What are the symptoms of menopause?
During the few months or even years that lead up to the start of menopause, the period known as perimenopause, you may experience some of the following symptoms:
- Irregular periods - As menopause is fast approaching, your menstrual period will begin to change, these changes are normal. However, if you experience heavy bleeding for more than a week or have any uncomfortable changes, then speak to your doctor or gynaecologist.
- Vaginal dryness – Declining oestrogen levels mean less lubrication ‘down there’ which can lead to vaginal dryness. If this becomes a problem or makes sexual intercourse uncomfortable, discuss it with your doctor who may prescribe vaginal oestrogen (in tablet - Vagifem, cream – Premarin and Estrace or a vaginal oestrogen ring – Estring) or advise the use of a vaginal moisturizer like Lubrin or Replens or a lubricant like Astroglide or KY before sex.
- Hot flashes - Hot flashes, also known as hot flushes, are the most common symptom of menopause. A hot flush is a brief sensation of heat that may make your neck and face become flushed and result in a flushed complexion, temporary red patches or blotches appearing on your arms, back and chest area. This may also be followed by chills and sweating. These are caused by complex interactions in the body involving a variety of function from fluctuating hormone levels that affect brain chemicals and receptors in the region of the brain, known as the hypothalamus, that controls temperature as well as blood vessels and sweat glands in the body. Hot flushes will vary in their intensity and tend to last about 30 seconds or even 10 minutes and may cause some concern or irritation, especially if you cannot find a way to get cool quickly enough. It can help to dress in light layers of clothing which can be easily removed and while it may seem counterintuitive, to also get regular exercise which has been proven to ease hot flashes. It also helps to avoid any hot or spicy foods. Some women have also noted that managing their stress levels can also be beneficial.
- Night sweats – As with hot flushes, night sweats are primarily due to fluctuating hormone levels and their effect on the body which result in sweating that leads to chills, an increased heart rate as well as a feeling of anxiety. Relaxation breathing techniques may help to reduce incidences of night sweats.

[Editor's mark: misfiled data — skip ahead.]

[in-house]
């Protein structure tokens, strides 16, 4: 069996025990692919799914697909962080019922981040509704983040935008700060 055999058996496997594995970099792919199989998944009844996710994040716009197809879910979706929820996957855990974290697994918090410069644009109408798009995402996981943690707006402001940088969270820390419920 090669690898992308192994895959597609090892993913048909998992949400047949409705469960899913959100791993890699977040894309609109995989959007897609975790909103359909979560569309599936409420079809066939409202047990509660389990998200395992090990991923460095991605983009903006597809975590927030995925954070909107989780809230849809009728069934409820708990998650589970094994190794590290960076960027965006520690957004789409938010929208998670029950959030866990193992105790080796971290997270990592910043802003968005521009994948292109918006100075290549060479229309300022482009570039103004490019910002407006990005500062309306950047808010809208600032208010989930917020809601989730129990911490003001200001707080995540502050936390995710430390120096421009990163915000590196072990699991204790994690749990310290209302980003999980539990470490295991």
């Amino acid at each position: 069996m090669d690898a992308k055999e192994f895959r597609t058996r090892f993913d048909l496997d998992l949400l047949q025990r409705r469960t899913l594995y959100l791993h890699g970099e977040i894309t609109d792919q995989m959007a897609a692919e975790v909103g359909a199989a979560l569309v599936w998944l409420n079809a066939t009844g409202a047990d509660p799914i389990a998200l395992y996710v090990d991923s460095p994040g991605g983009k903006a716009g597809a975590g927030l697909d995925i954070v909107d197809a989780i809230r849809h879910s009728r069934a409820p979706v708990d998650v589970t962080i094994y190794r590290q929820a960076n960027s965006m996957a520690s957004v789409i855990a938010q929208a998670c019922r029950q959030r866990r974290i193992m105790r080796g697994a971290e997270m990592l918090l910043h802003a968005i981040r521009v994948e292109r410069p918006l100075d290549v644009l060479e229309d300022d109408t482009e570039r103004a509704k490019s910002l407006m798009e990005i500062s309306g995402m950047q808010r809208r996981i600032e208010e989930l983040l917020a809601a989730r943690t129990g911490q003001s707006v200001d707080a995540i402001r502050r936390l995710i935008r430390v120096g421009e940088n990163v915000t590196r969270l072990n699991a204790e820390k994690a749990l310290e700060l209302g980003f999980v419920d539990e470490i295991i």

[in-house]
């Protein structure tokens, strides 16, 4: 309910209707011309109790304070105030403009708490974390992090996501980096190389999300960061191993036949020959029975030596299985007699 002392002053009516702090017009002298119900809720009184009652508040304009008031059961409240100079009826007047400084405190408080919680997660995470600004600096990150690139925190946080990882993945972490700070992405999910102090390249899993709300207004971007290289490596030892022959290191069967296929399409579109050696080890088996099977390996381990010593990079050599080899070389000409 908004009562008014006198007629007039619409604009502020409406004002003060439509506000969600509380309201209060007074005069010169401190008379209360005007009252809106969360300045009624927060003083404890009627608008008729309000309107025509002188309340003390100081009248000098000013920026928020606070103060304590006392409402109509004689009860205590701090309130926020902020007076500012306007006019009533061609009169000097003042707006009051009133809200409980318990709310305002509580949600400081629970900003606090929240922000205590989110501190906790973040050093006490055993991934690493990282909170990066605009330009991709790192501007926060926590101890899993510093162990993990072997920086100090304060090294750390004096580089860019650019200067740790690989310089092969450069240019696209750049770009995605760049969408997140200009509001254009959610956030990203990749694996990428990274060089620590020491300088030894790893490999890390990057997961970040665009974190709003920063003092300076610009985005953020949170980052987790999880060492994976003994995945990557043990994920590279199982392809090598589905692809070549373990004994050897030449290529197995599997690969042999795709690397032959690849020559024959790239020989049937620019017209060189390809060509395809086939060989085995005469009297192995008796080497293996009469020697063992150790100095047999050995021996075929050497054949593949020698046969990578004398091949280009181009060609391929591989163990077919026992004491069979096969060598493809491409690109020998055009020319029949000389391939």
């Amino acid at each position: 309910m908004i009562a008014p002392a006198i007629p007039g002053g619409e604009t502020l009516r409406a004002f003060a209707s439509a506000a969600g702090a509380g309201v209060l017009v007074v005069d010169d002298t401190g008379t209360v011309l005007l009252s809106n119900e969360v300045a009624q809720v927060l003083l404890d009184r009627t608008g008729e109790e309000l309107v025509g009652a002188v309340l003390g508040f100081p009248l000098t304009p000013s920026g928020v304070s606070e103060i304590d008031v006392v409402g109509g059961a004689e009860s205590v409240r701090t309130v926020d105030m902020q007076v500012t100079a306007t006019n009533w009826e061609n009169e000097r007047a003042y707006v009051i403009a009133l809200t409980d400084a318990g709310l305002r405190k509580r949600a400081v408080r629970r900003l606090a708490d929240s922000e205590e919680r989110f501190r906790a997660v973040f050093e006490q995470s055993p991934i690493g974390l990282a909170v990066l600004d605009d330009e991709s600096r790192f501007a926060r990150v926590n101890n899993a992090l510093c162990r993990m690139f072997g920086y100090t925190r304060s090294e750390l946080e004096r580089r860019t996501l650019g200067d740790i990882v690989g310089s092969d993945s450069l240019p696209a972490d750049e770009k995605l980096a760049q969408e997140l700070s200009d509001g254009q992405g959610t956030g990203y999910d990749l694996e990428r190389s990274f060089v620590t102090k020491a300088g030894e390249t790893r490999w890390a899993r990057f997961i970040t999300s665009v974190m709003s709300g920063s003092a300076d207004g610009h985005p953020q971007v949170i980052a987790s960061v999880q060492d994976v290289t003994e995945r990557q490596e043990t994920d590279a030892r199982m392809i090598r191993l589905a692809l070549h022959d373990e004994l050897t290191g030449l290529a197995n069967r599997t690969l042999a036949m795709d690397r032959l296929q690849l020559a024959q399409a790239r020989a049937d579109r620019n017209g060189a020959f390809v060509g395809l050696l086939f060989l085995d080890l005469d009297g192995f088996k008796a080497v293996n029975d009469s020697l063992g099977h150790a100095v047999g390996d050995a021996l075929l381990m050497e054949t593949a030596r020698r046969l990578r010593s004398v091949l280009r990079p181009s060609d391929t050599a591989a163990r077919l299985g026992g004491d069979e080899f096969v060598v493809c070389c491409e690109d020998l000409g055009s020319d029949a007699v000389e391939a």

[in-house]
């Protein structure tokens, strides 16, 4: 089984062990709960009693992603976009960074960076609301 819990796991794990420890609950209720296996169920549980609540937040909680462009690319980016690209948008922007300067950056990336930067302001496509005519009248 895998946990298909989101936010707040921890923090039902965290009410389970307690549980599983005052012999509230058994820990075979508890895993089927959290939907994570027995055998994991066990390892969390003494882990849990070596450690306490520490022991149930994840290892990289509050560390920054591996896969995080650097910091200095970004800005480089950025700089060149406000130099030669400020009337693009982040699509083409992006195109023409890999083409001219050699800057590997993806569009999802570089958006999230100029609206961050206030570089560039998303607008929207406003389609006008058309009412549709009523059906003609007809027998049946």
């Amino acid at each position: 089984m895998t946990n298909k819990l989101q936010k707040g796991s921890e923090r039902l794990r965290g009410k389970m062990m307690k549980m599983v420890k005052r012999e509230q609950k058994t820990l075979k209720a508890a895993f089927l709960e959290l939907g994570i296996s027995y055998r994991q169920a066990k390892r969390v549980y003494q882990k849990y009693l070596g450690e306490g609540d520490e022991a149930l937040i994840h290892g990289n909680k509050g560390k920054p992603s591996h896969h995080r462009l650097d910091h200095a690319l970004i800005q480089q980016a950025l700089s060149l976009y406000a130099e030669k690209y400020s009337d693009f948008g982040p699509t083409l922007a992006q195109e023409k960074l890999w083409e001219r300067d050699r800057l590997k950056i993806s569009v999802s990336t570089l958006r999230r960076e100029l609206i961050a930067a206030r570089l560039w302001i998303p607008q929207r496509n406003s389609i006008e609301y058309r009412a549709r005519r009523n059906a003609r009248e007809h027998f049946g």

- Sleep issues – Hormones are responsible for a whole lot more than reproduction, they also play a role in sleep regulation. Changes in hormone levels, coupled with night sweats and hot flushes all contribute to difficulty in falling and staying asleep.
- Mood changes - These are due to the change of hormones in your body. A variety of women have reported feelings of depression, irritability and mood swings that range from extreme highs to episodes of severe lows over a short period of time, feeling highly irritable from time to time is also common. It is important to note that these fluctuations in your hormones are normal and feeling down or irritable is not an unnatural thing to go through.
- Thinning hair and dry skin - As you get older, you will start to notice some changes in your hair and skin. This is as a result of the loss of collagen and fatty tissue, making your skin thinner and drier. The loss of these elements will affect the lubrication and elasticity of your skin near your urinary tract and vagina. A reduction in the oestrogen levels may also contribute to hair loss and can make your hair feel dry and brittle. Try to avoid using any harsh chemicals on your hair that can further damage it and it may also be beneficial to take collagen supplements. Speak to your doctor about what is best for you if you encounter these symptoms.
- Slowed metabolism resulting in weight gain - Your metabolism will naturally slow down as you get older. The biggest changes in your body that result in weight gain are the decreasing levels of oestrogen and progesterone. We will get into more detail about this in the next section.
- Breasts losing their fullness – Again this is attributed to the ageing process and lowering of hormone levels.
- Sexual discomfort - With less oestrogen, which often leads to vaginal dryness, intercourse may become painful or uncomfortable. It can help to use a water-based lubricant. Speak to your doctor about what options are available to you and what other factors such as health and lifestyle may be contributing to your sex drive.
- Headaches - These are typically experienced leading up to menopause, during the perimenopause phase, due to the fluctuations of hormones. Some relief lies in the period of postmenopause as migraines tend to stop as your hormones levels stabilise and remain consistently low.
When to see a doctor
When you start to experience perimenopause, it is advisable to begin regular visits with your doctor in order to receive preventive healthcare and clear up any medical concerns you may have. You are likely to have to continue these appointments during as well as after menopause.
Preventive healthcare can include a number of screenings during menopause such as:
- Lipid screening
- Thyroid testing
If you experience any vaginal bleeding after menopause then you should consult with your doctor immediately.